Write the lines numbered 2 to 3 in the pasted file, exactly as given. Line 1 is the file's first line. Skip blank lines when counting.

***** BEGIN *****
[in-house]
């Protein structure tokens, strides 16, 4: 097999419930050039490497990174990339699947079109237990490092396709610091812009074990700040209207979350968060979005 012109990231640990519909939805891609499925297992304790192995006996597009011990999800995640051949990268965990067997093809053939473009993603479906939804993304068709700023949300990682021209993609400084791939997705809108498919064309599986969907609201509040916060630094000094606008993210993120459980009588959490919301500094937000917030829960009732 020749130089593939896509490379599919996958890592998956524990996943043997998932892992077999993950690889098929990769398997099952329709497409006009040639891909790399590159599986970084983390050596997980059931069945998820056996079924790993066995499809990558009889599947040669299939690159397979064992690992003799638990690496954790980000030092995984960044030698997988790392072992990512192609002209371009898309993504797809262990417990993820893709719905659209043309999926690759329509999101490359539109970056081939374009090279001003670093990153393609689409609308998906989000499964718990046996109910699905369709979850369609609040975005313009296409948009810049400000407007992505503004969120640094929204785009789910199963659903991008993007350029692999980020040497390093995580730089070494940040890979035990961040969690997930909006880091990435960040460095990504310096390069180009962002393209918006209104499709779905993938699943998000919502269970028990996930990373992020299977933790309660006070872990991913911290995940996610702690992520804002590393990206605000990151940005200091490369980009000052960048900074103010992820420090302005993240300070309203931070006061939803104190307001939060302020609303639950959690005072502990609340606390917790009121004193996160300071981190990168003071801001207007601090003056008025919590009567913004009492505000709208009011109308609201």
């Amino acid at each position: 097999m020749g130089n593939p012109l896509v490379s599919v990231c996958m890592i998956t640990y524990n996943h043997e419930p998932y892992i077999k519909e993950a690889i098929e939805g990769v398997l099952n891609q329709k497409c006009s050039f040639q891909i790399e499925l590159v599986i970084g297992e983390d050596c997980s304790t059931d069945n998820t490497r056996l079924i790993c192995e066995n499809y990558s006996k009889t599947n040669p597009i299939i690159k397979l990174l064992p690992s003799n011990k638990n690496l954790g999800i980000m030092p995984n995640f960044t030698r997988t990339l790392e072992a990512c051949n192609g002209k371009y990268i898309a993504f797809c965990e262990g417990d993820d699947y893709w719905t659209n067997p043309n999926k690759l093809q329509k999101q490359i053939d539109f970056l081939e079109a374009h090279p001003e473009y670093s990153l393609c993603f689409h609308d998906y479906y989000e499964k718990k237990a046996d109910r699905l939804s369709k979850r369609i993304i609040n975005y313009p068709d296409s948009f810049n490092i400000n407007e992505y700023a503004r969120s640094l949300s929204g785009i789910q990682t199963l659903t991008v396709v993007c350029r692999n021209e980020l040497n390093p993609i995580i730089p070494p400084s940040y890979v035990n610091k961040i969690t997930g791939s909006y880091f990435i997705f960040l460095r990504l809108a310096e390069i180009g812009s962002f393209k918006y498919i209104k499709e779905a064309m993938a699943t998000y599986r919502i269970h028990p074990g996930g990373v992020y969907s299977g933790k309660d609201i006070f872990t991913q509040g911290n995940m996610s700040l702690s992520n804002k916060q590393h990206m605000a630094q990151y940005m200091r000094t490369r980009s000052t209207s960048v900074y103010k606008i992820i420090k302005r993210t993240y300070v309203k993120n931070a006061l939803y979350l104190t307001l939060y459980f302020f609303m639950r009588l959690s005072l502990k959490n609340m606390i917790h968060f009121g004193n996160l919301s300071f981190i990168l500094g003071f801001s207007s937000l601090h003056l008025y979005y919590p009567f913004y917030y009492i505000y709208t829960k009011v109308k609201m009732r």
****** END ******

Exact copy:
């Protein structure tokens, strides 16, 4: 097999419930050039490497990174990339699947079109237990490092396709610091812009074990700040209207979350968060979005 012109990231640990519909939805891609499925297992304790192995006996597009011990999800995640051949990268965990067997093809053939473009993603479906939804993304068709700023949300990682021209993609400084791939997705809108498919064309599986969907609201509040916060630094000094606008993210993120459980009588959490919301500094937000917030829960009732 020749130089593939896509490379599919996958890592998956524990996943043997998932892992077999993950690889098929990769398997099952329709497409006009040639891909790399590159599986970084983390050596997980059931069945998820056996079924790993066995499809990558009889599947040669299939690159397979064992690992003799638990690496954790980000030092995984960044030698997988790392072992990512192609002209371009898309993504797809262990417990993820893709719905659209043309999926690759329509999101490359539109970056081939374009090279001003670093990153393609689409609308998906989000499964718990046996109910699905369709979850369609609040975005313009296409948009810049400000407007992505503004969120640094929204785009789910199963659903991008993007350029692999980020040497390093995580730089070494940040890979035990961040969690997930909006880091990435960040460095990504310096390069180009962002393209918006209104499709779905993938699943998000919502269970028990996930990373992020299977933790309660006070872990991913911290995940996610702690992520804002590393990206605000990151940005200091490369980009000052960048900074103010992820420090302005993240300070309203931070006061939803104190307001939060302020609303639950959690005072502990609340606390917790009121004193996160300071981190990168003071801001207007601090003056008025919590009567913004009492505000709208009011109308609201």
């Amino acid at each position: 097999m020749g130089n593939p012109l896509v490379s599919v990231c996958m890592i998956t640990y524990n996943h043997e419930p998932y892992i077999k519909e993950a690889i098929e939805g990769v398997l099952n891609q329709k497409c006009s050039f040639q891909i790399e499925l590159v599986i970084g297992e983390d050596c997980s304790t059931d069945n998820t490497r056996l079924i790993c192995e066995n499809y990558s006996k009889t599947n040669p597009i299939i690159k397979l990174l064992p690992s003799n011990k638990n690496l954790g999800i980000m030092p995984n995640f960044t030698r997988t990339l790392e072992a990512c051949n192609g002209k371009y990268i898309a993504f797809c965990e262990g417990d993820d699947y893709w719905t659209n067997p043309n999926k690759l093809q329509k999101q490359i053939d539109f970056l081939e079109a374009h090279p001003e473009y670093s990153l393609c993603f689409h609308d998906y479906y989000e499964k718990k237990a046996d109910r699905l939804s369709k979850r369609i993304i609040n975005y313009p068709d296409s948009f810049n490092i400000n407007e992505y700023a503004r969120s640094l949300s929204g785009i789910q990682t199963l659903t991008v396709v993007c350029r692999n021209e980020l040497n390093p993609i995580i730089p070494p400084s940040y890979v035990n610091k961040i969690t997930g791939s909006y880091f990435i997705f960040l460095r990504l809108a310096e390069i180009g812009s962002f393209k918006y498919i209104k499709e779905a064309m993938a699943t998000y599986r919502i269970h028990p074990g996930g990373v992020y969907s299977g933790k309660d609201i006070f872990t991913q509040g911290n995940m996610s700040l702690s992520n804002k916060q590393h990206m605000a630094q990151y940005m200091r000094t490369r980009s000052t209207s960048v900074y103010k606008i992820i420090k302005r993210t993240y300070v309203k993120n931070a006061l939803y979350l104190t307001l939060y459980f302020f609303m639950r009588l959690s005072l502990k959490n609340m606390i917790h968060f009121g004193n996160l919301s300071f981190i990168l500094g003071f801001s207007s937000l601090h003056l008025y979005y919590p009567f913004y917030y009492i505000y709208t829960k009011v109308k609201m009732r």